Are you leaving money on the table?
Doctors don’t make money.
Procedures don’t make money.
Documents make money.
How good are your documents?
There’s a final product whose quality determines the success or failure of any business. This is true in the auto industry and it’s true in the imaging industry. For radiologists, the end product is the final report. This document resides in the patient chart, is sent to referring physicians, determines treatment plans, and saves lives. Yet the quality of this document is often ignored.
The radiologist’s final report is the source documentation to support the services performed, and that report is relied upon extensively in the billing process. Proper coding and billing correlates directly with the quality of information provided by the radiologist. When dictating, close attention to the following areas can have noticeable effects on practice finances. When radiologists are disciplined in their dictation style and conform to the established documentation norms, reimbursement is higher, coders and insurance companies can more easily identify the work performed, there is less likelihood of denials, and proper documentation will exist for Medicare compliance reasons.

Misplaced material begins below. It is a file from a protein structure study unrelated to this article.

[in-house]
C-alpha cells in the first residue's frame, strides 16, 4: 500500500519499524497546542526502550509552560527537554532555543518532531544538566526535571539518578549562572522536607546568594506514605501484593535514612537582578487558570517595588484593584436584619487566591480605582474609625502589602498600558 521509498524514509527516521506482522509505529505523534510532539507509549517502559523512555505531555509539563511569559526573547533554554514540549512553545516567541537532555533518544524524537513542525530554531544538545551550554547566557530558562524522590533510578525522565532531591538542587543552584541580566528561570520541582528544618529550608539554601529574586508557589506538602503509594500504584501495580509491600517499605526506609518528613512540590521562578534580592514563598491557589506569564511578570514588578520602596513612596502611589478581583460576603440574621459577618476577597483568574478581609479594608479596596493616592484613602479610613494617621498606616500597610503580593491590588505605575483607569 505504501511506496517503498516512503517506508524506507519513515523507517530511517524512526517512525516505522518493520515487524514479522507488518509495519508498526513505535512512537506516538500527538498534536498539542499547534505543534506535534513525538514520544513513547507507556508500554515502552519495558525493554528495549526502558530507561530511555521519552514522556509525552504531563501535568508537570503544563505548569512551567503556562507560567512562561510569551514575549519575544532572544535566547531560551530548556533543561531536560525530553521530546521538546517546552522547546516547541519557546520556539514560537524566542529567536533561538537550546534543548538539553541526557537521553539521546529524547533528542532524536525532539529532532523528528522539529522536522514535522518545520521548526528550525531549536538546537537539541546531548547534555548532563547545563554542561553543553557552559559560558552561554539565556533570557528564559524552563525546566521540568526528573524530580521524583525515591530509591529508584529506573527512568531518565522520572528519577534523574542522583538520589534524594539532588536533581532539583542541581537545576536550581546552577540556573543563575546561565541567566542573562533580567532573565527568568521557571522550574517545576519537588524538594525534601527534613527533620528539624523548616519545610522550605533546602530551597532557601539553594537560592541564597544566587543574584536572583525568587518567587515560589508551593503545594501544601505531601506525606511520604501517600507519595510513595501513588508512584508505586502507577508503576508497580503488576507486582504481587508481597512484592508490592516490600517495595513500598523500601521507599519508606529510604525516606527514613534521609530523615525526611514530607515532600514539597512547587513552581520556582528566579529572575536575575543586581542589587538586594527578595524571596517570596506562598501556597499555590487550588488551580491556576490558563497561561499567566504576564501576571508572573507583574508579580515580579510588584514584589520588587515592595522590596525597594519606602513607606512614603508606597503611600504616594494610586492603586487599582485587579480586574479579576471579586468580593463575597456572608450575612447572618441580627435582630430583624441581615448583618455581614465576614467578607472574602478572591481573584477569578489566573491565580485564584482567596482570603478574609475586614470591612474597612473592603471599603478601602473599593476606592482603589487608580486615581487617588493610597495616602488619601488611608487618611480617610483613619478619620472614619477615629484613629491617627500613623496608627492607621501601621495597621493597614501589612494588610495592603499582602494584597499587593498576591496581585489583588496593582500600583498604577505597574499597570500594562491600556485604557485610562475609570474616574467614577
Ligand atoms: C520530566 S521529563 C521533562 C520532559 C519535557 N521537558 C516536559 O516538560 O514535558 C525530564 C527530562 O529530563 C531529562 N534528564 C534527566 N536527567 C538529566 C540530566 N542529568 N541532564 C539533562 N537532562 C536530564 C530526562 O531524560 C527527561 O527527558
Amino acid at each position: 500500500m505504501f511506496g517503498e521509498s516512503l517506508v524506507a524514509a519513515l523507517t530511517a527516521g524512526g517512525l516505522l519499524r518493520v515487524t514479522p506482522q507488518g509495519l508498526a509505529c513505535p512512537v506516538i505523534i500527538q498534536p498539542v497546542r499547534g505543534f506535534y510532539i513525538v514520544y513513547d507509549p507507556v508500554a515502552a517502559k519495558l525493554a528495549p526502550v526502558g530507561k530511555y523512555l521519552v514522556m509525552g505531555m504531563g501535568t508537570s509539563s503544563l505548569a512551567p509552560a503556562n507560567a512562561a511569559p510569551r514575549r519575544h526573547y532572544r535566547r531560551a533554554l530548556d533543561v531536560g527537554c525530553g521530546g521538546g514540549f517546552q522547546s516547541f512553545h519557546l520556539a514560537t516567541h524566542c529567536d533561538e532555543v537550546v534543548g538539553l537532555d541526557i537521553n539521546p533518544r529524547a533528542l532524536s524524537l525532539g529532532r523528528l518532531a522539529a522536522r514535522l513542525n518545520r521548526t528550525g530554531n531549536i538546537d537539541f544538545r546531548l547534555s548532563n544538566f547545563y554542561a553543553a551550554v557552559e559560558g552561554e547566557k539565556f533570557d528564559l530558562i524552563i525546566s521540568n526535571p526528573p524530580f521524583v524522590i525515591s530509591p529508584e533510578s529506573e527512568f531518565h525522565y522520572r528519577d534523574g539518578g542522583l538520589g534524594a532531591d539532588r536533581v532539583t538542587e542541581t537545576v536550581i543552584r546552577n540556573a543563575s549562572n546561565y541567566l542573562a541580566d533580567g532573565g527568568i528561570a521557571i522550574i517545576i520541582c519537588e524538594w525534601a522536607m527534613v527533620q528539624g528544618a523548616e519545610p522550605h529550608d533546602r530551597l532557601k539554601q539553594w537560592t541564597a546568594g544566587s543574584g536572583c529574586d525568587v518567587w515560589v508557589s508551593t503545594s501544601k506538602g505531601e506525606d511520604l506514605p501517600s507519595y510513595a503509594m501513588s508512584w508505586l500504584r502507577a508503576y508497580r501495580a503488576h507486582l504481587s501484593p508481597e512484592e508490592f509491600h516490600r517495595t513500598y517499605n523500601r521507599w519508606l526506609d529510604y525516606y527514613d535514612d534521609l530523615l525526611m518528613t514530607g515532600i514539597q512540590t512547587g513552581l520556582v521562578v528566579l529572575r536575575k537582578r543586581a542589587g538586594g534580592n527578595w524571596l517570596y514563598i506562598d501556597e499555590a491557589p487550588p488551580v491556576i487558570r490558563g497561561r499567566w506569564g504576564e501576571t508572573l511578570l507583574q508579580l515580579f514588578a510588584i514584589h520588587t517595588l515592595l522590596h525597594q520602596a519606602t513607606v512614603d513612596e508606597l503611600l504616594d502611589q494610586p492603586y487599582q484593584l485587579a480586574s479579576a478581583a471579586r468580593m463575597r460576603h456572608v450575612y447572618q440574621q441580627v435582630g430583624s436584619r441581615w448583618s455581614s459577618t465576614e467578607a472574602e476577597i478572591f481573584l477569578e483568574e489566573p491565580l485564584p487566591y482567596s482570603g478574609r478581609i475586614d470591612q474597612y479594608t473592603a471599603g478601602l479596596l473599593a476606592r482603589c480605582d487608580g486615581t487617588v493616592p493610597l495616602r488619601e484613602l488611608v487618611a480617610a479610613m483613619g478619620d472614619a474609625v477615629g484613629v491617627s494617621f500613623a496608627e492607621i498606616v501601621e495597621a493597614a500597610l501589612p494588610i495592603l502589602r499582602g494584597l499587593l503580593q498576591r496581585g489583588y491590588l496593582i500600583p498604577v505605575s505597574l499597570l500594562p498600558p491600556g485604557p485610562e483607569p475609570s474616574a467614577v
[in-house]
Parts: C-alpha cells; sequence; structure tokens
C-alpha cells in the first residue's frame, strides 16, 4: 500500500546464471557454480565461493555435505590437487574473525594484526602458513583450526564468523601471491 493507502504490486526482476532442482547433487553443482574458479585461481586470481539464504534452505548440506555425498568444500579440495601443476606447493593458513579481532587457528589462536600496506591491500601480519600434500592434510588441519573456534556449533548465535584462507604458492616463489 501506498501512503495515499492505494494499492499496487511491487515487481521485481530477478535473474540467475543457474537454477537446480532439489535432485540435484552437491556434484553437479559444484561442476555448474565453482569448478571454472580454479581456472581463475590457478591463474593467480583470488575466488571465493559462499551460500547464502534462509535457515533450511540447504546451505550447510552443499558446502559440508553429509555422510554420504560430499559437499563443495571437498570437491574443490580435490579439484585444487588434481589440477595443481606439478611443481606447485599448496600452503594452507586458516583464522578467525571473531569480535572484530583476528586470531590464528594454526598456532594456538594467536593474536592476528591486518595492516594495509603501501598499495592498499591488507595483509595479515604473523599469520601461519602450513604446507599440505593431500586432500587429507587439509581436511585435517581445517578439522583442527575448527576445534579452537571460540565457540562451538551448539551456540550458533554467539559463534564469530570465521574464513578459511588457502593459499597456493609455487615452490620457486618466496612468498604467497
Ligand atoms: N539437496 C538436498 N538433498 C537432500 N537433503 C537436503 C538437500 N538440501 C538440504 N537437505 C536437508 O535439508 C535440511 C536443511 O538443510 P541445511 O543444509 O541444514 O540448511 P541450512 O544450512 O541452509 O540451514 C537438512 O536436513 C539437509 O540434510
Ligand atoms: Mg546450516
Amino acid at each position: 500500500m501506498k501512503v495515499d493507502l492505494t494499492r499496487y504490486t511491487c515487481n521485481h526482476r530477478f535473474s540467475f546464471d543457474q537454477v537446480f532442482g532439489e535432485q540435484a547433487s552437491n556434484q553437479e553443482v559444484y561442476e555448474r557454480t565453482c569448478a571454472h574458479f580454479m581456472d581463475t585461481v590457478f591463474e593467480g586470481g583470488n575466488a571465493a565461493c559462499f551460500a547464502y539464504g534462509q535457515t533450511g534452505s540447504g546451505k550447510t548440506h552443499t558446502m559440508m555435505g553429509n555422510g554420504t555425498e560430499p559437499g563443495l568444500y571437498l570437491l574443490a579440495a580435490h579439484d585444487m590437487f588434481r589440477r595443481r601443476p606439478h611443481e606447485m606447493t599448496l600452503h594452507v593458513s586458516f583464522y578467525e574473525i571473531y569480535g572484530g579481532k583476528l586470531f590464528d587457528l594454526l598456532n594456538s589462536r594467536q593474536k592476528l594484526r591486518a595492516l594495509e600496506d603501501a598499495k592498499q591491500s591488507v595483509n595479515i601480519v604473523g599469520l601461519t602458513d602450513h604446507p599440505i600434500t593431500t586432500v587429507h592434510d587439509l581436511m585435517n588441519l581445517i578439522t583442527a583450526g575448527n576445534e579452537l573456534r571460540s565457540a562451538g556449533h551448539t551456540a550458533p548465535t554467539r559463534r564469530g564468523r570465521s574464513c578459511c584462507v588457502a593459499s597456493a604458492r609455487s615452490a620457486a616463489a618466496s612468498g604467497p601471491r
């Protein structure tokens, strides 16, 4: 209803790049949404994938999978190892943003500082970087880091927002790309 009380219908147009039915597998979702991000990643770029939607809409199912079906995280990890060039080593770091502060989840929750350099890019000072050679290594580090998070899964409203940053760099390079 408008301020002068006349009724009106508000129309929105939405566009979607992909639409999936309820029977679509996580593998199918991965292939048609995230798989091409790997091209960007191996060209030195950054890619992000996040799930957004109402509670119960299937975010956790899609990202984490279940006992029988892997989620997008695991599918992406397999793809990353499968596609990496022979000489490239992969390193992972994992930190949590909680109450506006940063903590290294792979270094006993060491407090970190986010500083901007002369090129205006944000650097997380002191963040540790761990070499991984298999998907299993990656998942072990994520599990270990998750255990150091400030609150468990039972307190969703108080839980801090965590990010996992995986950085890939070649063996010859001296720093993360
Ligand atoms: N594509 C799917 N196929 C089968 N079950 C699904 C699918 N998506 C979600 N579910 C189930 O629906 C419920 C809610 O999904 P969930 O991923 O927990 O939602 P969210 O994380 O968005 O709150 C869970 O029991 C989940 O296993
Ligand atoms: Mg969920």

(November 30, 2006 | Practice Management)
More importantly, the dictated report is used to determine treatment and directly impacts patient care. Inaccuracies in reports can lead to poor patient care, expensive litigation, and death. Can any facility afford the risk of patient harm due to poor documentation?
The reality is simple: Radiologists spend over 24,000 hours training for their profession. However, they spend an average of 1 hour learning to dictate – and even LESS learning how to edit draft documents. They didn’t go to school to be secretaries, but radiologists are often the only eyes that see reports before they are finalized. By being forced to self-edit speech recognition documents, radiologists lose a layer of defense that was previously in place – transcriptionists and editors. However, if trained properly, doctors can increase efficiencies, maintain productivity levels, and decrease turnaround times and expenses.
This task is not as impossible as it sounds if radiologists are trained on the best practices of both dictation and editing in a speech recognition environment.
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